Nonprofit HR researches the social impact sector in a variety of talent management priority areas. According to the 2022 Nonprofit Talent Management Priorities Survey Results, 65% of organizations responded saying they were prioritizing total rewards in 2022. The survey also showed that 42% were focused on correcting/addressing pay/benefits inequities. One of the practitioners responding to the survey commented on prioritizing total rewards in 2022, saying that, “Due to the pandemic, we have limited budgets and are working hard to replace lost staff at the current time.” In terms of expansion versus limiting programs, 48% were expanding benefits program offerings/investments, while 51% were implementing/restricting merit-based pay programs.
Focus on Cost of Labor
Organizations should continue to focus on cost of labor and not cost of living. Cost of living is the market value of goods, such as housing, food and fuel. The two are related but also quite different. Cost of labor is how expensive it is to hire people in an area—not how expensive it is to live in that area. Organizations should keep in mind that inflation is short-term while base pay increases are more permanent. Inflation has been low for the last decade with most salary budget increases trending above the inflation rate. Employers experienced a similar situation and set of choices in 2008 with the Great Recession. Restraint is recommended in how much an organization should add to their overall salary budget to prevent longer-term consequences of paying more than an organization’s desired market position.
Salary Increase Budget
A larger budget on salary increases alone is not strictly enough to address attraction and retention challenges. The continued surge in labor mobility and the added complication of inflation continues to play out in new and unexpected ways, prompting employers to be creative and comprehensive with not just their total rewards strategy, but their overall approach to talent. The WTW survey (May 2022) indicated that many employers are taking non-monetary actions to attract and retain talent, including increasing workplace flexibility, placing a broader emphasis on diversity, equity and inclusion efforts, and making changes to improve the overall employee experience. Half of respondents also indicated that they would continue to leverage sign-on bonuses.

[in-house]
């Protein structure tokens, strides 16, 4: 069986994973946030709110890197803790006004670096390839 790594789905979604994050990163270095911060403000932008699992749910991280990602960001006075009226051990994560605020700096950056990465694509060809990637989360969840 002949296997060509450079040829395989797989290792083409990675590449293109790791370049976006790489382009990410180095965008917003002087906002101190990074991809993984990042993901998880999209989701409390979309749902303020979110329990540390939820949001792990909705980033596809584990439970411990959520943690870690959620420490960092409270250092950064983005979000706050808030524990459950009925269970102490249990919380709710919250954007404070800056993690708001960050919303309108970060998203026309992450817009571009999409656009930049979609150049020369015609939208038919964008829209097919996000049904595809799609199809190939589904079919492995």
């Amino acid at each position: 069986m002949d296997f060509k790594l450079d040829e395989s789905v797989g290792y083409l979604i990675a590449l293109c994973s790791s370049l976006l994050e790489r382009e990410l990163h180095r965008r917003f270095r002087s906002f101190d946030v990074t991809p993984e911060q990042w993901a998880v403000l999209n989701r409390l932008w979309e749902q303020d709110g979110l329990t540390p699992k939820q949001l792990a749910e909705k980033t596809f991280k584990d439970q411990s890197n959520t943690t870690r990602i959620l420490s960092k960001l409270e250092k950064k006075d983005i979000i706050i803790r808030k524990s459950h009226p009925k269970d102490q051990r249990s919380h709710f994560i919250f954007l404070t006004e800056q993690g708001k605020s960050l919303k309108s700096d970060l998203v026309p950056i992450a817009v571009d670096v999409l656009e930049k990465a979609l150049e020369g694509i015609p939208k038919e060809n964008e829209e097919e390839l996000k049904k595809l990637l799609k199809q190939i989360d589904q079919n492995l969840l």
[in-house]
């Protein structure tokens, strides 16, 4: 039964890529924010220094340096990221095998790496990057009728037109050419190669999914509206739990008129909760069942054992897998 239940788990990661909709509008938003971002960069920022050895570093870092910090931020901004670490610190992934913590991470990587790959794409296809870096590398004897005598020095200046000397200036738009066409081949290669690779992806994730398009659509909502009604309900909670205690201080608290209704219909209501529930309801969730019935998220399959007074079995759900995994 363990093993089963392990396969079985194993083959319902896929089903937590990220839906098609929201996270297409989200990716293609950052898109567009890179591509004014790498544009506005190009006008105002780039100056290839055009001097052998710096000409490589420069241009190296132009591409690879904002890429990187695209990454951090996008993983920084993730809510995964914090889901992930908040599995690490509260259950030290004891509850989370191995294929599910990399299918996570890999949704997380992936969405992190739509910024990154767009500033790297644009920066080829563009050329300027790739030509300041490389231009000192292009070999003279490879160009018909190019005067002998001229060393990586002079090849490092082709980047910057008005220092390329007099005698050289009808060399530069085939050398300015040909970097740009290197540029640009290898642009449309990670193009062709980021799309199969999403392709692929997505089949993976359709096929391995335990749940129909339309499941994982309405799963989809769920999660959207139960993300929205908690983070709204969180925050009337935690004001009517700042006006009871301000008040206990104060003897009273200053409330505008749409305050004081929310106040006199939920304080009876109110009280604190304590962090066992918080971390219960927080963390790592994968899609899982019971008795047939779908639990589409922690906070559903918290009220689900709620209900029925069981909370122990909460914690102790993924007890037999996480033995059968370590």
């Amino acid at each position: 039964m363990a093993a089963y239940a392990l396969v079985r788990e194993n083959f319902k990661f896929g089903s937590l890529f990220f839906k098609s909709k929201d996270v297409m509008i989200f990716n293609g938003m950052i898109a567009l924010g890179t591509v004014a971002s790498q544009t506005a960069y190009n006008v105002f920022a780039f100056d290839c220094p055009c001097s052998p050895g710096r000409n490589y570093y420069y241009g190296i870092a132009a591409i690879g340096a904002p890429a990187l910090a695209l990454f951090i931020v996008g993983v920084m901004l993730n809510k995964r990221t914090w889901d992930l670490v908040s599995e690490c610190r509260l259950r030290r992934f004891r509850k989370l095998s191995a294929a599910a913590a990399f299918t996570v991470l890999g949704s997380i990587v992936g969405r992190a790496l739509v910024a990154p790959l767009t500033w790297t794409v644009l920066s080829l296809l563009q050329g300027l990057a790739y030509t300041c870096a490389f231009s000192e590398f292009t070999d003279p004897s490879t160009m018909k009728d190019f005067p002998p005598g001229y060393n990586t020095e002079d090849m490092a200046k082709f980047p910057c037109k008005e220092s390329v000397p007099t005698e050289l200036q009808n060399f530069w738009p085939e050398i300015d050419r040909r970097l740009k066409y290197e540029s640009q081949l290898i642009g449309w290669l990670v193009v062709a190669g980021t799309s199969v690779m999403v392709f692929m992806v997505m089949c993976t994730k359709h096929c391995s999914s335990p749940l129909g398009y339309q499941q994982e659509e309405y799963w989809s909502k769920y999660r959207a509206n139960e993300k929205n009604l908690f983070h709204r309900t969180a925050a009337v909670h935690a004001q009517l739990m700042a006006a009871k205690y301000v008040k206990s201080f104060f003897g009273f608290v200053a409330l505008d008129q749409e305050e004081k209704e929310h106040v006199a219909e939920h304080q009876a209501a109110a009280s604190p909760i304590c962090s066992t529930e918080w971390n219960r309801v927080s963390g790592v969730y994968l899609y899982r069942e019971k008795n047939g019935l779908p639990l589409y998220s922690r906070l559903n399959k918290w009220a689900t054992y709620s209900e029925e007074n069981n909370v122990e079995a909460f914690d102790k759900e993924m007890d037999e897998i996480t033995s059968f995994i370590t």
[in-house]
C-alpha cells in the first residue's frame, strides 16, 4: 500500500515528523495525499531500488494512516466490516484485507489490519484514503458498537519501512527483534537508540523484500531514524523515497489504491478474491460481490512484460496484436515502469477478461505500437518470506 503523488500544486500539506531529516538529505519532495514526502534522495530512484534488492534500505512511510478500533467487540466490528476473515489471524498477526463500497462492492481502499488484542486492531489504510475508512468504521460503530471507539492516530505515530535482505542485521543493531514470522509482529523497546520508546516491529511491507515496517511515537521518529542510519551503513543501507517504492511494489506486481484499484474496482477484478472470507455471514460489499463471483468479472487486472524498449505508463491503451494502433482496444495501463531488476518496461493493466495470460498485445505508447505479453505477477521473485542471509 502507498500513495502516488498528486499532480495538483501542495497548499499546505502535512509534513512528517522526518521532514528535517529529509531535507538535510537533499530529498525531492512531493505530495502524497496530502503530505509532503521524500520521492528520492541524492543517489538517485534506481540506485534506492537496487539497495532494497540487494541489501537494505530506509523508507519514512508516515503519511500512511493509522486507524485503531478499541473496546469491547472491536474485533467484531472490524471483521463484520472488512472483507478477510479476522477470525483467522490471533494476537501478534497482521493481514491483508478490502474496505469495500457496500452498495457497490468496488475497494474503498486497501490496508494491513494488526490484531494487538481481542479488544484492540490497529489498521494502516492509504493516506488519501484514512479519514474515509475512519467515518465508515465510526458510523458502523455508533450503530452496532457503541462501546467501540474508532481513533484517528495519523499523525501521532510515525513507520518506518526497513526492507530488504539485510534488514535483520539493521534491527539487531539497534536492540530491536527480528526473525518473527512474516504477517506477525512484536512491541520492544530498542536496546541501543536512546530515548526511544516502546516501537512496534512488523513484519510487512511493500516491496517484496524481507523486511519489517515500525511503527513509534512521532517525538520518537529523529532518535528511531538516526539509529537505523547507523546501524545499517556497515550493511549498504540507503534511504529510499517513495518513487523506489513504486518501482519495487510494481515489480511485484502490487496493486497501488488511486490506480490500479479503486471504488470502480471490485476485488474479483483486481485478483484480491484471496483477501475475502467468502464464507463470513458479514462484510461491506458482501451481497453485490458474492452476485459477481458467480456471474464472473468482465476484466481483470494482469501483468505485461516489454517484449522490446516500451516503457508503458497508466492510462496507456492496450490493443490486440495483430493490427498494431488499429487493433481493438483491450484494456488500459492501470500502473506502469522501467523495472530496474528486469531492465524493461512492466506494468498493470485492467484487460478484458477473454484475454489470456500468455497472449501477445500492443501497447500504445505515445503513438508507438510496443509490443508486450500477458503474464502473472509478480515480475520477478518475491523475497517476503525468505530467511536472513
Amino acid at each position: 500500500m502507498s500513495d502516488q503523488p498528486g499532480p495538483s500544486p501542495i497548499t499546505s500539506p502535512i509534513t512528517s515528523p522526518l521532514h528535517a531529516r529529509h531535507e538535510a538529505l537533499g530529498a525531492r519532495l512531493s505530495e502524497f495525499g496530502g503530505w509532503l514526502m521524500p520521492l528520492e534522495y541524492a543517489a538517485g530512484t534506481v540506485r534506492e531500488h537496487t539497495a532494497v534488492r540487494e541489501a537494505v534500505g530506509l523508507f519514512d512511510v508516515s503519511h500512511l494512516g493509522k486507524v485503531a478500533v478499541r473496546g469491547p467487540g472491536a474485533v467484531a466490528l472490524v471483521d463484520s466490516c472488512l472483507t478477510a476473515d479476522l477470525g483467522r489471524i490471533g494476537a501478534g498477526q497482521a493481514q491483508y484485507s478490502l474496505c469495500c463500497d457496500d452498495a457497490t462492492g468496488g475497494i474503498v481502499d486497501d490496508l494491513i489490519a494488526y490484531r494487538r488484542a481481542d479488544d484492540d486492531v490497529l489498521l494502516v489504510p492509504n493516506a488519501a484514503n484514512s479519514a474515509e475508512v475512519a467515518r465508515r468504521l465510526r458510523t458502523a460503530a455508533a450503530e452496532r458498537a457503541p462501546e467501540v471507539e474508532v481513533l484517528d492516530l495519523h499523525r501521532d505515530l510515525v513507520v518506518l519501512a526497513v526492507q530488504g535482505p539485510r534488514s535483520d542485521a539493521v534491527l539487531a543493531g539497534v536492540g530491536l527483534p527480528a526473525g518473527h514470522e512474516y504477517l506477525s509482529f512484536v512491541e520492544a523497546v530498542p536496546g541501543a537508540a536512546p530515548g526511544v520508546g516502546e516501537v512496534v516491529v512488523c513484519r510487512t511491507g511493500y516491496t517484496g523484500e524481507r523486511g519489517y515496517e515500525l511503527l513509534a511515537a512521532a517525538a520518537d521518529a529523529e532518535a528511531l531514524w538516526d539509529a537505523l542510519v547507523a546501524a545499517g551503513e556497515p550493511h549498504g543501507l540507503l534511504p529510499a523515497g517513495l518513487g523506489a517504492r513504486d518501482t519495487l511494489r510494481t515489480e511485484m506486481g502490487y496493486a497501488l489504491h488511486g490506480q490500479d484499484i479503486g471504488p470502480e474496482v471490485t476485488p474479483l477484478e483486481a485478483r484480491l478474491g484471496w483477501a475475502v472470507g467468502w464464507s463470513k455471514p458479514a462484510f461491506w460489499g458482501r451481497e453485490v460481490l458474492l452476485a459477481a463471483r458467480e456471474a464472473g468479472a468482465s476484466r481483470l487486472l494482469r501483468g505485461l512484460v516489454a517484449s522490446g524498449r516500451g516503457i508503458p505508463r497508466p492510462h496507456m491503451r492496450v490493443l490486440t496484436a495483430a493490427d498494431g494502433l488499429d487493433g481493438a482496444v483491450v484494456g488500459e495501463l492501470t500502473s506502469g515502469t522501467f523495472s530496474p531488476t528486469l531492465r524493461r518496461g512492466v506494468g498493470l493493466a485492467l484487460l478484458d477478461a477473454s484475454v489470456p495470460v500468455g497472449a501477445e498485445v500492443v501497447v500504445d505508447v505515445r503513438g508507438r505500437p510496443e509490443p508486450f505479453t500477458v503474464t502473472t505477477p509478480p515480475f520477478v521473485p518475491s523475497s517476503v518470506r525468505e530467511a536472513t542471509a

Key Takeaways for Organizations:
- Consider implementation of off-cycle increases, including promotions, pay equity adjustments and hot skills adjustments.
- Examine the total pay mix and leverage the entire compensation tool kit, including sign-on, retention, referral and project bonuses, among other options, to attract, engage and retain key talent.
- Consider using highly leveraged non-financial rewards such as career development, recognition and the providing of meaningful work.
Revisit Compensation Philosophy
Organizations may need to revisit their compensation philosophy more frequently as the market continues to shift and as needs change. The uncertainties of the market have hampered employers’ ability to plan, requiring employers to be more agile in their approach to compensation and to not just wait to act once a year with a focal-point review.